“Todd! In a few months we’re going to take the week off and me, you, Cris, and Pat are going to pile into an Audi, and we’re going to take turns running 450 miles from Concord, Massachusetts, to Arlington National Cemetery on Memorial Day. We’re going to honor America’s fallen patriots, raise a lot of money, meet lots of people, give a lot of good, and run like crazy. There’ll be other people too. You in?!”
Lance’s idea was perfect. We planned to use our foundation, RunAnyway, and coordinate with Children of Fallen Patriots, an organization which raises college funds for the children of fallen soldiers. We were going to run 450 miles, relay-style, to raise money and awareness for an organization we believe in. I’m not sure I could say yes quickly enough.
Somehow though, as a runner, the actual distance of a run doesn’t hit me the way it might hit most other people. Four hundred and fifty miles is a distance that many people might think twice about driving, but in my little runner’s mind, I was just going to cruise down half of the East Coast and never lose stride, limp a step, or break a real sweat. Seriously.
I’ve been known to run a marathon or two on no training, and given my initial 18-mile commitment to this run, a continuation of no training was right in line with those numbers. Lance and I ran the first stage of the event together, and although we cruised at a good pace, I definitely ran those first 9 miles like there wasn’t another 441 behind it. I believe the four of us in that Audi -- Pat, Lance, Cris and I -- had all committed to running a total of between eight and twenty-five miles apiece for the duration of this run, and I should have known better than to assume that would be all the miles we would end up running. Sure enough, due to a few overnight stages, several late sign-ups, and one no-show, we all ran multiple times more than our original number. For me, that meant what began as an 18-mile measurable commitment on no training, turned into a grueling 66-mile outpouring of blood, pain, sweat, tears, and a surprising sense of absolute fulfillment.
A decision had been made early on that there would be a single combat-flown American flag and a pair of dog tags that would be passed along the entire route and carried by each member of each relay team. This single flag and pair of dog tags would see every mile, touch every runner, and finish the relay. At the time, this was an easy decision of commemoration and respect, and I considered them both to be good choices. I just didn’t realize the incredible impact both of those would have on me during this run.
Typically when I run I carry as little as possible aside from fuel or a bit of water to keep me going. For this trip, however, I’d be carrying an eight-pound American Flag that I needed to keep upright and 100% away from the ground. It was light at first, but two miles into any run and you certainly knew the weight of what you were carrying. It would proudly fly behind me in the wind but with each step the flag’s pole would press deeper into my skin. Halfway through the trip, my shoulders were black and blue, and the signs of carrying such a consistent burden were visible amongst many of us. It became clear to me that it was a burden I sought out. That American flag and set of dog tags was the clearest representation of what truly brought us all together and what made this run bigger and more important than any of us as individuals.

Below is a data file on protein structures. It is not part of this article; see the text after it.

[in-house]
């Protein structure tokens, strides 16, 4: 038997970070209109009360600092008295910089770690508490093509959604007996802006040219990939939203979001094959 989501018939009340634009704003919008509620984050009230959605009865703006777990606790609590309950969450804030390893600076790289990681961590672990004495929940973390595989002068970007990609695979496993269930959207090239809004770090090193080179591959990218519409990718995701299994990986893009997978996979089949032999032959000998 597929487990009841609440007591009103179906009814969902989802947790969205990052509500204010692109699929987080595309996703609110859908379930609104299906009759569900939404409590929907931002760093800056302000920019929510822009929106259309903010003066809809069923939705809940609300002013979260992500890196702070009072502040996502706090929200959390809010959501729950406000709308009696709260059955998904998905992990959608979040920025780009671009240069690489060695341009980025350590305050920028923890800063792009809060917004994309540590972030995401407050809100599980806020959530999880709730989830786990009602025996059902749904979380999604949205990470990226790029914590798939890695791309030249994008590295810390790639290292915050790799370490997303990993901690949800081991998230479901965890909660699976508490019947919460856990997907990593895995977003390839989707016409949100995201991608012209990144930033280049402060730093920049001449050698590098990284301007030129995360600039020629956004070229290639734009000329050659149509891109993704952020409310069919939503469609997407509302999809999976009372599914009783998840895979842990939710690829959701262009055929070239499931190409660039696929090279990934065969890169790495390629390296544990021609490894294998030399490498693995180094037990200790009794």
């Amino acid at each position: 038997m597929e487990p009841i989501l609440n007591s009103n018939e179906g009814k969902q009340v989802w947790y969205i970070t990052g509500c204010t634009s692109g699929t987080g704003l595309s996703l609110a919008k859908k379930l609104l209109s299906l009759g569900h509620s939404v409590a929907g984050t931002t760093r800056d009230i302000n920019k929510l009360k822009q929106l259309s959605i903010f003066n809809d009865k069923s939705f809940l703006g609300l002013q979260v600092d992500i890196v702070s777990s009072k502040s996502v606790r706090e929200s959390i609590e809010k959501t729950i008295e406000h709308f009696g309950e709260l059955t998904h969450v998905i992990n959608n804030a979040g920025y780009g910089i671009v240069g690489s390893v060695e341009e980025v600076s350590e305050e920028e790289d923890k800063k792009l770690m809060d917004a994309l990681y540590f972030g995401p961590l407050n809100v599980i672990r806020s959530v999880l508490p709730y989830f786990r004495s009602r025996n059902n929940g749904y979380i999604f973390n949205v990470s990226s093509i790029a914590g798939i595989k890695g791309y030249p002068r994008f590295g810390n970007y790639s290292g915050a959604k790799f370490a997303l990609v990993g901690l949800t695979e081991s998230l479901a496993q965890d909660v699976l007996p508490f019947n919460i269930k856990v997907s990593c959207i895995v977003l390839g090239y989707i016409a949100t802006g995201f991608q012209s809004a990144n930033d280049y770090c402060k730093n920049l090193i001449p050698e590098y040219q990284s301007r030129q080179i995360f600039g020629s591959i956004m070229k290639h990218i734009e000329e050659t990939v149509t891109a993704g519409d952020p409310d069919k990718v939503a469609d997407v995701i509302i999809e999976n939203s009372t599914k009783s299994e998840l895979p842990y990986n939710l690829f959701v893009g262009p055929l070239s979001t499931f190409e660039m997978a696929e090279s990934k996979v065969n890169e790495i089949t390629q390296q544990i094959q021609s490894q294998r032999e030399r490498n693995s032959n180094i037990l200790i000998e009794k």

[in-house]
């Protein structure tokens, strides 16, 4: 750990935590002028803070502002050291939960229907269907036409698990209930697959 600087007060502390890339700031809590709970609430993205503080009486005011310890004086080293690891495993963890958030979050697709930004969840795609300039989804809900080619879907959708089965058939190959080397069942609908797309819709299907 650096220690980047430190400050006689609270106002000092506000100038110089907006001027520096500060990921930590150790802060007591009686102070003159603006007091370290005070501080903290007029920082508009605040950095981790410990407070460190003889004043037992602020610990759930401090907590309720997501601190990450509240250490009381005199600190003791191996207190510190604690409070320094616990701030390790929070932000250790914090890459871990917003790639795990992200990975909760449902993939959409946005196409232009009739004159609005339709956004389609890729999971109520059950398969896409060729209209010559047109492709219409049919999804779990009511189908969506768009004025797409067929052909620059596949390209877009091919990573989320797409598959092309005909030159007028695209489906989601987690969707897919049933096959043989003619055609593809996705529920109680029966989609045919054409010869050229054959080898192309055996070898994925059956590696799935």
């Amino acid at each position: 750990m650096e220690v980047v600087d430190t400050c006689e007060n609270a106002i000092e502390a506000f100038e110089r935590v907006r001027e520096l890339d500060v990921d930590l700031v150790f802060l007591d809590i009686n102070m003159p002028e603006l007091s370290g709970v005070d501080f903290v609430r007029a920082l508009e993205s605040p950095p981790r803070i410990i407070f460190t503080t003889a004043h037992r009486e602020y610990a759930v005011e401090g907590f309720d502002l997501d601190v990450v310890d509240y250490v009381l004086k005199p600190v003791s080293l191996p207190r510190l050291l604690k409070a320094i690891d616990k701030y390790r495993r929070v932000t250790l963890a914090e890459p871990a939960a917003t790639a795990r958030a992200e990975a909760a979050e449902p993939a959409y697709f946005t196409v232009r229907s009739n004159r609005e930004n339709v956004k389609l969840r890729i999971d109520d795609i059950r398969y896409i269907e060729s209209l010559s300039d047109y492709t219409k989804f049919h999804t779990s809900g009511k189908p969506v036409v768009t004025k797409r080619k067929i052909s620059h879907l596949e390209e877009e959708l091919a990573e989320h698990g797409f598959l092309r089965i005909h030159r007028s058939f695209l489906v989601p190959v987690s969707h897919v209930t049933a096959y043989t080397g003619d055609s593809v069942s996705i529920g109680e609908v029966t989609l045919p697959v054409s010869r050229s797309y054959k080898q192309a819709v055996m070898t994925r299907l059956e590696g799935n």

During a 450-mile relay run, you don’t just strap on your shoes and go. Well, you do, but you also learn to carry the miles together. Soon my individual effort of running each mile alone was replaced with the mentality that each mile I run is one fewer mile you have to run. During the entire trip I didn’t see a single person who wasn’t eager to step up and volunteer to carry the flag or wear the dog tags for much the same reason. It was a small, but very real tribute to those veterans who are still so far away from home, and a true representation of the spirit and pride it invoked within each of us during this run.
I’ve learned that whatever your mood, there’s nothing more uplifting than a kind word or a happy car horn during a long run! So it definitely helped that the flag was big enough to be spotted easily. When I ran across an intersection, it often delivered a stranger’s smile and kept me from being run over. I worked hard to get the trucks involved, and I swear there’s no better feeling than getting blown off the road by a honking 18-wheeler as it passes you putting in mile number 34 of 18. You just can’t help but run the next mile with a huge smile and a happy pace!
During my rest time I’d often keep an eye out in the distance, full of anticipation that we might see the tip of that flag crest the length of the horizon and signal my turn to carry it again. The route wound south from Concord, Massachusetts, and we ran our way through historical towns and beautiful countryside. We ran six, seven, and eight miles at a time. Then we ran two miles at a time. We ran past monuments, statues, heroes, buried veterans, and alongside roads that helped shape America. We ran until the brink of failure only to pick it back up again a few exhausting miles later. We ran along eating mouthfuls of peeled oranges and gulps of water from half-used bottles. We laughed at sleep. We ran under the microscope of a harsh sun, through sheets of fat rain, and amidst the swallowing darkness of night. We ran when we were hot, when we were dirty, and when we weren’t ready to step another inch.